The National Security Threat of Narcissism

In this episode of Cybersecurity (Marketing) Unplugged, Braw also discusses:

  • The Colonial Pipeline attack and our lack of preparedness;
  • How to create more public awareness about responding to cyberattacks;
  • The history of solar and our resource dependencies on China;
  • How narcissism is a national security threat.

Elisabeth Braw is a resident fellow at the American Enterprise Institute and a columnist at Foreign Policy Magazine. She also frequently writes op-eds for the Wall Street Journal, the Financial Times and Politico.

Elisabeth lead the Royal United Services Institute’s Modern Deterrence project, which focuses on how governments, business and civil society can work together to strengthen our defense against existing and emerging threats.

She presently serves as a commissioner on the UK National Preparedness Commission from which she has broad visibility into cyberthreats and consequences.

Society has become increasingly isolated and disintegrated leaving us vulnerable to exploitation by our adversaries. Enemies can easily take advantage of this lack of cohesion to sew seeds of dis- and misinformation. Elisabeth Braw elaborates on the threat of narcissism in her conversation with Steve King.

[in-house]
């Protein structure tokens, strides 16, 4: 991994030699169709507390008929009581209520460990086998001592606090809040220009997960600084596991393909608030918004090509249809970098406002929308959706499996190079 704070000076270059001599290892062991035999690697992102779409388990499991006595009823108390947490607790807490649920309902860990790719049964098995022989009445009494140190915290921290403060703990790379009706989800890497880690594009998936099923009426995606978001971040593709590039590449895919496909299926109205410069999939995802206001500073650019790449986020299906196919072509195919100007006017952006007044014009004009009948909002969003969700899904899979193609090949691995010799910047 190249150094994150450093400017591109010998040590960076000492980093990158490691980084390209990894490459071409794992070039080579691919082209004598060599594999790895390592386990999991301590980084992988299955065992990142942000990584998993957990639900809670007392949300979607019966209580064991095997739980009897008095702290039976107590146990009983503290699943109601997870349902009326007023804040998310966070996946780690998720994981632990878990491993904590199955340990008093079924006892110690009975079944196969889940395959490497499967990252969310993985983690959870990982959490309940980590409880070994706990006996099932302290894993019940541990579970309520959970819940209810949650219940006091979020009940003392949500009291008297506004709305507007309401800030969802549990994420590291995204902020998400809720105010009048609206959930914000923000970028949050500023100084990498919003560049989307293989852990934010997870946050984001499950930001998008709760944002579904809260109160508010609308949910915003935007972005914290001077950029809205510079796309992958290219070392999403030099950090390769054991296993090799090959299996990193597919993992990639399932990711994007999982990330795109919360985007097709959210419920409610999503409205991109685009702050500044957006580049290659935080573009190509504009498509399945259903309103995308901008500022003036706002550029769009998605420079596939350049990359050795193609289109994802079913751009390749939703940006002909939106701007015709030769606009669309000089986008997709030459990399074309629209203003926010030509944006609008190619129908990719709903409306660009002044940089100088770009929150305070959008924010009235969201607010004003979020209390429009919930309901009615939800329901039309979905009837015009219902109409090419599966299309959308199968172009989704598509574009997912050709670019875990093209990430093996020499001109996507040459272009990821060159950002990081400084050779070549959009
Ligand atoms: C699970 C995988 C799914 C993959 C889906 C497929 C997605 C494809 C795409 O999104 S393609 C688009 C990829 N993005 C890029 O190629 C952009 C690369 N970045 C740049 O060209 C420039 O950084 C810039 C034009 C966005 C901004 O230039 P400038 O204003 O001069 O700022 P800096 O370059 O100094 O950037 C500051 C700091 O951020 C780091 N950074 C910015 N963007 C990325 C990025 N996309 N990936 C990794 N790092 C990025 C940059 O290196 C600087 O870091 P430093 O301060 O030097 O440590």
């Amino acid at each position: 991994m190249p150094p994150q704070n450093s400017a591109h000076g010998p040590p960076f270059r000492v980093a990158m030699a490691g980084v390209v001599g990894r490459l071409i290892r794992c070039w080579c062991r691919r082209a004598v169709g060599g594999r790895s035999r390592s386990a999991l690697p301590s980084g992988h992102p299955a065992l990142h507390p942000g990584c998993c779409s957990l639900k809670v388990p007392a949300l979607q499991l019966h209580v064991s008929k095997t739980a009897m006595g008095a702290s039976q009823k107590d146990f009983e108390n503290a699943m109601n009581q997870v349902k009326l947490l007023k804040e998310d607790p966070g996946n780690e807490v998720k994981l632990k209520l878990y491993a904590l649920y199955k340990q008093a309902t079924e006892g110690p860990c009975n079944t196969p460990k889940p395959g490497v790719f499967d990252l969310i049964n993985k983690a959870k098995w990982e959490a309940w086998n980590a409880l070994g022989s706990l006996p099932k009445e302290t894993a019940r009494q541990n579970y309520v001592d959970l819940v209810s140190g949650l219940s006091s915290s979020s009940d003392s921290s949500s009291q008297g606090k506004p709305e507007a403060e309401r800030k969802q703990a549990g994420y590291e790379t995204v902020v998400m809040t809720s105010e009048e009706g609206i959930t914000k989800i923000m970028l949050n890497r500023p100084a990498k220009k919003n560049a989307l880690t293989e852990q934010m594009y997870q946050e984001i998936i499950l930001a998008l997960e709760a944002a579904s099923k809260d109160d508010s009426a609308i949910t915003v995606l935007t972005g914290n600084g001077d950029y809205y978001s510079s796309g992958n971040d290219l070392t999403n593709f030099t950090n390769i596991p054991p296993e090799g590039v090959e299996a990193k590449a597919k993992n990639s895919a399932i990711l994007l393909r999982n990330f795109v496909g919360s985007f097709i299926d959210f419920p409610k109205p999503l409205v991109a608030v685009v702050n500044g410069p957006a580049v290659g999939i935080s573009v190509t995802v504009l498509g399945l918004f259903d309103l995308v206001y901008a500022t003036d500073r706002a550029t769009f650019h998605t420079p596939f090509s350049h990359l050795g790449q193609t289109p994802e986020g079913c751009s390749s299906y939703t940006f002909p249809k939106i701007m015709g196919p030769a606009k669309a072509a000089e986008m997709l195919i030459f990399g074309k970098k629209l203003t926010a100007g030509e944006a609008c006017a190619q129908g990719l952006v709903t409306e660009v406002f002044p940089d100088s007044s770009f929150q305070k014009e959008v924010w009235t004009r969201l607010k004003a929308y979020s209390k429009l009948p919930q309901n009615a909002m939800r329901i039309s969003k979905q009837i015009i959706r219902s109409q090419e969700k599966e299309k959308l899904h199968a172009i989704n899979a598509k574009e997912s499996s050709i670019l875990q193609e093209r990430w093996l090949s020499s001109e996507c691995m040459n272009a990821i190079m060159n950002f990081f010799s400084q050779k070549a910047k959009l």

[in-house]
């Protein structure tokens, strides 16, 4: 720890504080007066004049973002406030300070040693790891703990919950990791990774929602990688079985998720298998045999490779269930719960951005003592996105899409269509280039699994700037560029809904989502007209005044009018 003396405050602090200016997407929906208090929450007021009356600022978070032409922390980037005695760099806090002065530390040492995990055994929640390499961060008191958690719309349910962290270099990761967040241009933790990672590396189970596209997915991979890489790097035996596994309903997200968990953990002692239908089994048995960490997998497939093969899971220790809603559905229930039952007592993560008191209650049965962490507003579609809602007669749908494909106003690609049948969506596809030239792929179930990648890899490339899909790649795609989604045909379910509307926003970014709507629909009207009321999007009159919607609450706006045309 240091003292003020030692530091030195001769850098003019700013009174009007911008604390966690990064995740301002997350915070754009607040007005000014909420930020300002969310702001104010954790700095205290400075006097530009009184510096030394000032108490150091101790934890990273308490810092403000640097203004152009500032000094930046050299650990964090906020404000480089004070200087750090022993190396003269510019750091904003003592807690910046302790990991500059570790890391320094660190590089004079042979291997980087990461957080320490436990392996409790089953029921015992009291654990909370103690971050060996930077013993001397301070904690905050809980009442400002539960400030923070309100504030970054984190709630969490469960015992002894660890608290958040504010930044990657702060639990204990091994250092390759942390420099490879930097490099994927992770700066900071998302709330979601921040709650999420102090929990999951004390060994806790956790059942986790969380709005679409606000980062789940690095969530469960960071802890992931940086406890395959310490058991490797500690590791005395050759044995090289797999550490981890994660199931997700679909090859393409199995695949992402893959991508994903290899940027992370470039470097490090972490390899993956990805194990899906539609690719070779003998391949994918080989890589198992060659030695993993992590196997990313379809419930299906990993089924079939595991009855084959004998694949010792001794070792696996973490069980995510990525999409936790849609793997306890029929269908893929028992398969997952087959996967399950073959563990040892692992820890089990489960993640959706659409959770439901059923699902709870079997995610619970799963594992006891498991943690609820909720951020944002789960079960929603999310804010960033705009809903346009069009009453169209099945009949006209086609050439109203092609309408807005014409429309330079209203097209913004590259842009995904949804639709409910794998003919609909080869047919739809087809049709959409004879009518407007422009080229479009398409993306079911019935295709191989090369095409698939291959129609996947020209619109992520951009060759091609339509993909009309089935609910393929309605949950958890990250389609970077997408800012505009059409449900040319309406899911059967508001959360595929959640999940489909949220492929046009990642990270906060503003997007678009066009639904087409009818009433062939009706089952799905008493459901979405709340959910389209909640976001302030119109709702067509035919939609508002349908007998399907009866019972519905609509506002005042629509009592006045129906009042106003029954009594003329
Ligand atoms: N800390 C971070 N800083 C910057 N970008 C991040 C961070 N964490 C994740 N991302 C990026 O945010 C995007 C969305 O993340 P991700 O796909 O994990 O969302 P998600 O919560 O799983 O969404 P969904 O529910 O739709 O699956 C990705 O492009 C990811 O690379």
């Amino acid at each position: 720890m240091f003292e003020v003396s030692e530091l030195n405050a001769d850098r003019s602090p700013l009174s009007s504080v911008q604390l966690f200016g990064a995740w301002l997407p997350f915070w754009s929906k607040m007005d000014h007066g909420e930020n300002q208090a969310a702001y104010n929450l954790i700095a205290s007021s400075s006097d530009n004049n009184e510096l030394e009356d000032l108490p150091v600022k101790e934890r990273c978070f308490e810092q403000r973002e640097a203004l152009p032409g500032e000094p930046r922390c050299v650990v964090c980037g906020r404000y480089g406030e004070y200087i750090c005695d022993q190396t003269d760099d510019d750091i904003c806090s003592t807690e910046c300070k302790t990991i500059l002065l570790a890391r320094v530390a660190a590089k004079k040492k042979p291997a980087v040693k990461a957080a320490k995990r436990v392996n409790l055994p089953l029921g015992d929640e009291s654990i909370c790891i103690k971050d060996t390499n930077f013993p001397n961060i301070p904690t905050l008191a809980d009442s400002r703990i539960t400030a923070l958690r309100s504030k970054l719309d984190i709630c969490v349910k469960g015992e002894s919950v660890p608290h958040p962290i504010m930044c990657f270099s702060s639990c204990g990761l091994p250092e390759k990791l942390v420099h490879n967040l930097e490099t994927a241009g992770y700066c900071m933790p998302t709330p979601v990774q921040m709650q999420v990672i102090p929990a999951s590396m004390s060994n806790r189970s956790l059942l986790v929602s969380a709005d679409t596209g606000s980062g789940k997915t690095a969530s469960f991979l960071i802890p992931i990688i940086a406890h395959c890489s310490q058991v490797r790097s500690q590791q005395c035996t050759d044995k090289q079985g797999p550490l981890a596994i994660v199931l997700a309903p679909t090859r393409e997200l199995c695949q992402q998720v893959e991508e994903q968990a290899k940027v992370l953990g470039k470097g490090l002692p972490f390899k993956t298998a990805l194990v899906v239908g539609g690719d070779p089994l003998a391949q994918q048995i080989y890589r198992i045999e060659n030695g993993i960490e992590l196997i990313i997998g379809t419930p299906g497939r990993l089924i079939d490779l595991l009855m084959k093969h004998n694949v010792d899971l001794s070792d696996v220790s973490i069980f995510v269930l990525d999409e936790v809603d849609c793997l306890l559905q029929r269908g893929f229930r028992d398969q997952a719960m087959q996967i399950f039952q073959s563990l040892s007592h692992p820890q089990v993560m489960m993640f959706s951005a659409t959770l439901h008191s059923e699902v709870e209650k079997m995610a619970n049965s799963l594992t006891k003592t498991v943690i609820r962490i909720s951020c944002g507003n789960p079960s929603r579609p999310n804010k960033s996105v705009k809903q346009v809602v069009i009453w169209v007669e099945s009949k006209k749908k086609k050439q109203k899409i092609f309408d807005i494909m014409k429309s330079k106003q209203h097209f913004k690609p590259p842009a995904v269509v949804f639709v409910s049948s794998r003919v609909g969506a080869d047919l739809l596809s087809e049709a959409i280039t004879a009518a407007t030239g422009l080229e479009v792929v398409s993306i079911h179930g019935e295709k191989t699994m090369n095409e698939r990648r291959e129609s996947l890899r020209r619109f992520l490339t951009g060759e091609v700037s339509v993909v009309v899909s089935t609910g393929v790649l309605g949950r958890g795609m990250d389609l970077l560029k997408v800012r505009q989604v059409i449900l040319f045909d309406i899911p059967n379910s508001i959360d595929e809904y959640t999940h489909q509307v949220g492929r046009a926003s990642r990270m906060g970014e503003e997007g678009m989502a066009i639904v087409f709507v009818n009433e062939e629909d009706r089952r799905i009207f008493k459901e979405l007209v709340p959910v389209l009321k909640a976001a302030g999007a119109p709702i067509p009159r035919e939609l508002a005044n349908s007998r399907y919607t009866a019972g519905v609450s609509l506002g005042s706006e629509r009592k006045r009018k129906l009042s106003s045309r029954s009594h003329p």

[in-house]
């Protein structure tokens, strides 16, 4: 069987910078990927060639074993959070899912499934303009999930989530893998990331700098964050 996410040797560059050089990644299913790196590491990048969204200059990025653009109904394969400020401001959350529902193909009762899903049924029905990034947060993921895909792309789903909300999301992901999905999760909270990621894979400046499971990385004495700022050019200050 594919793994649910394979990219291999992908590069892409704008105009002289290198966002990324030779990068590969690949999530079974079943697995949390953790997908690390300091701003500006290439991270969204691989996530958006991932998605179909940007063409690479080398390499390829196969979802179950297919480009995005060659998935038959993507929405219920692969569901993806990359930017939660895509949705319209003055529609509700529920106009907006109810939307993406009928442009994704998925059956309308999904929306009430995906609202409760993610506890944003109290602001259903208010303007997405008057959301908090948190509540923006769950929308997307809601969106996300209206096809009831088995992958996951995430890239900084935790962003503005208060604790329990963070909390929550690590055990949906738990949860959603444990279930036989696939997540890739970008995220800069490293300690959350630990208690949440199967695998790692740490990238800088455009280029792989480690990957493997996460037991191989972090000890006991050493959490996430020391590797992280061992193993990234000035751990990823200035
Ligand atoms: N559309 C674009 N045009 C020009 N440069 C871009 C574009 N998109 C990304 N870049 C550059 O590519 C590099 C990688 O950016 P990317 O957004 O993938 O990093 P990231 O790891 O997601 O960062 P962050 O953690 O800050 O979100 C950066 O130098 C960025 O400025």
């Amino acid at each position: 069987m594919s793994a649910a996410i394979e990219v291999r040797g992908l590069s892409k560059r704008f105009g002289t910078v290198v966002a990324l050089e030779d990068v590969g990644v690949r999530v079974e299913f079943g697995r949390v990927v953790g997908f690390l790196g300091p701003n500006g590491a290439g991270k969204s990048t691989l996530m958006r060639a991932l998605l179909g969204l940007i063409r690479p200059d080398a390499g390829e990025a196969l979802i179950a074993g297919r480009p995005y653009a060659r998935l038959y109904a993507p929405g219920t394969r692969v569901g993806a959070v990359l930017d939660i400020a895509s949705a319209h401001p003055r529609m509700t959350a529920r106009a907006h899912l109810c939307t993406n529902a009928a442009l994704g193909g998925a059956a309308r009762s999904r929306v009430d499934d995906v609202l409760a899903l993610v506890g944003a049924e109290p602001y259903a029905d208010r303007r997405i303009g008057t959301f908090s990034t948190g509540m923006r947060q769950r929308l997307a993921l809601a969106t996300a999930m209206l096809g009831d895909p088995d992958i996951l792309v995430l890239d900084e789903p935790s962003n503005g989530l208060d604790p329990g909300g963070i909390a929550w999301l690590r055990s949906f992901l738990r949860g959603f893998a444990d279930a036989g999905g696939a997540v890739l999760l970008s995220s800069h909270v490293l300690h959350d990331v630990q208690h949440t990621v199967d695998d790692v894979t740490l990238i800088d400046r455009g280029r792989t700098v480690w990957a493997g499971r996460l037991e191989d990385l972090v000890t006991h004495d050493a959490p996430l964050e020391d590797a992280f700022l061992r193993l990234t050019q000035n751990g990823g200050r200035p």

If you say narcissism is a threat to national security, they will say, they have nothing to do with each other. In fact, today, they are closely connected. Because if you look at the forums in which our adversaries today, mostly China and Russia, try to weaken us, one is through disinformation and misinformation and one other is through cyber aggression. … Participants decided to trust information that wasn’t trustworthy. And why did they do that? Because they felt that they had the right to use the information they wanted. And that’s how we all operate. When we consume information today, we don’t think, ‘What is my role for society?’ … No, we just share it because we feel it’s our right and we interpret information to our advantage as well. Because if we care about ourselves, we don’t first think of society.